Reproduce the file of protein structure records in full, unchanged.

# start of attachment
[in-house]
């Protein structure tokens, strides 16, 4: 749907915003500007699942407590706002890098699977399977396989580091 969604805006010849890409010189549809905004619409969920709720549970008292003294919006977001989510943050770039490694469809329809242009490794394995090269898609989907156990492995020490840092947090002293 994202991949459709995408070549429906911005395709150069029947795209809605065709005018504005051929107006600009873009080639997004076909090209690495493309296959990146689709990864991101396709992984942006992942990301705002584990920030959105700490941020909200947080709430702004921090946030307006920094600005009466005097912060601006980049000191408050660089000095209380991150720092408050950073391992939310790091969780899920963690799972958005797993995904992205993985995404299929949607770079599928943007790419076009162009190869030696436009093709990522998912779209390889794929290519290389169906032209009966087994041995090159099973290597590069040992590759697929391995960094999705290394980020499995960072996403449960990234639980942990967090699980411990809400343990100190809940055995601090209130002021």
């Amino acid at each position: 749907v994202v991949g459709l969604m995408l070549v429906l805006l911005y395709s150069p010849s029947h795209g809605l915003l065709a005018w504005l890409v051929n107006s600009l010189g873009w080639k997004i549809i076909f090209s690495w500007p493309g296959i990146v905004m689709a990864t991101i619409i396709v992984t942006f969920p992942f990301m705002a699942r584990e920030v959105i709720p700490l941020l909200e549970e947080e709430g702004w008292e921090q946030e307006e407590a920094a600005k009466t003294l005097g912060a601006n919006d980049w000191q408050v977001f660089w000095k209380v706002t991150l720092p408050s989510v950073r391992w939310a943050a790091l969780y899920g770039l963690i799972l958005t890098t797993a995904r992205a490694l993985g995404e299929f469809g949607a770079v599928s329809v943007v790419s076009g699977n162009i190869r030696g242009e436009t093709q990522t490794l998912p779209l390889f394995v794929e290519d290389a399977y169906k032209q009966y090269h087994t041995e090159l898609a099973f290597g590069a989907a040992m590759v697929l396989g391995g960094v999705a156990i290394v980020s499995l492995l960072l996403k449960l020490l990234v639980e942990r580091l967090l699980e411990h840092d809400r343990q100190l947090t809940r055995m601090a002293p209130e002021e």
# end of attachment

[in-house]
């Protein structure tokens, strides 16, 4: 749907915003500007699942407590706002890098699977399977396989580091 969604805006010849890409010189549809905004619409969920709720549970008292003294919006977001989510943050770039490694469809329809242009490794394995090269898609989907156990492995020490840092947090002293 994202991949459709995408070549429906911005395709150069029947795209809605065709005018504005051929107006600009873009080639997004076909090209690495493309296959990146689709990864991101396709992984942006992942990301705002584990920030959105700490941020909200947080709430702004921090946030307006920094600005009466005097912060601006980049000191408050660089000095209380991150720092408050950073391992939310790091969780899920963690799972958005797993995904992205993985995404299929949607770079599928943007790419076009162009190869030696436009093709990522998912779209390889794929290519290389169906032209009966087994041995090159099973290597590069040992590759697929391995960094999705290394980020499995960072996403449960990234639980942990967090699980411990809400343990100190809940055995601090209130002021």
């Amino acid at each position: 749907v994202v991949g459709l969604m995408l070549v429906l805006l911005y395709s150069p010849s029947h795209g809605l915003l065709a005018w504005l890409v051929n107006s600009l010189g873009w080639k997004i549809i076909f090209s690495w500007p493309g296959i990146v905004m689709a990864t991101i619409i396709v992984t942006f969920p992942f990301m705002a699942r584990e920030v959105i709720p700490l941020l909200e549970e947080e709430g702004w008292e921090q946030e307006e407590a920094a600005k009466t003294l005097g912060a601006n919006d980049w000191q408050v977001f660089w000095k209380v706002t991150l720092p408050s989510v950073r391992w939310a943050a790091l969780y899920g770039l963690i799972l958005t890098t797993a995904r992205a490694l993985g995404e299929f469809g949607a770079v599928s329809v943007v790419s076009g699977n162009i190869r030696g242009e436009t093709q990522t490794l998912p779209l390889f394995v794929e290519d290389a399977y169906k032209q009966y090269h087994t041995e090159l898609a099973f290597g590069a989907a040992m590759v697929l396989g391995g960094v999705a156990i290394v980020s499995l492995l960072l996403k449960l020490l990234v639980e942990r580091l967090l699980e411990h840092d809400r343990q100190l947090t809940r055995m601090a002293p209130e002021e």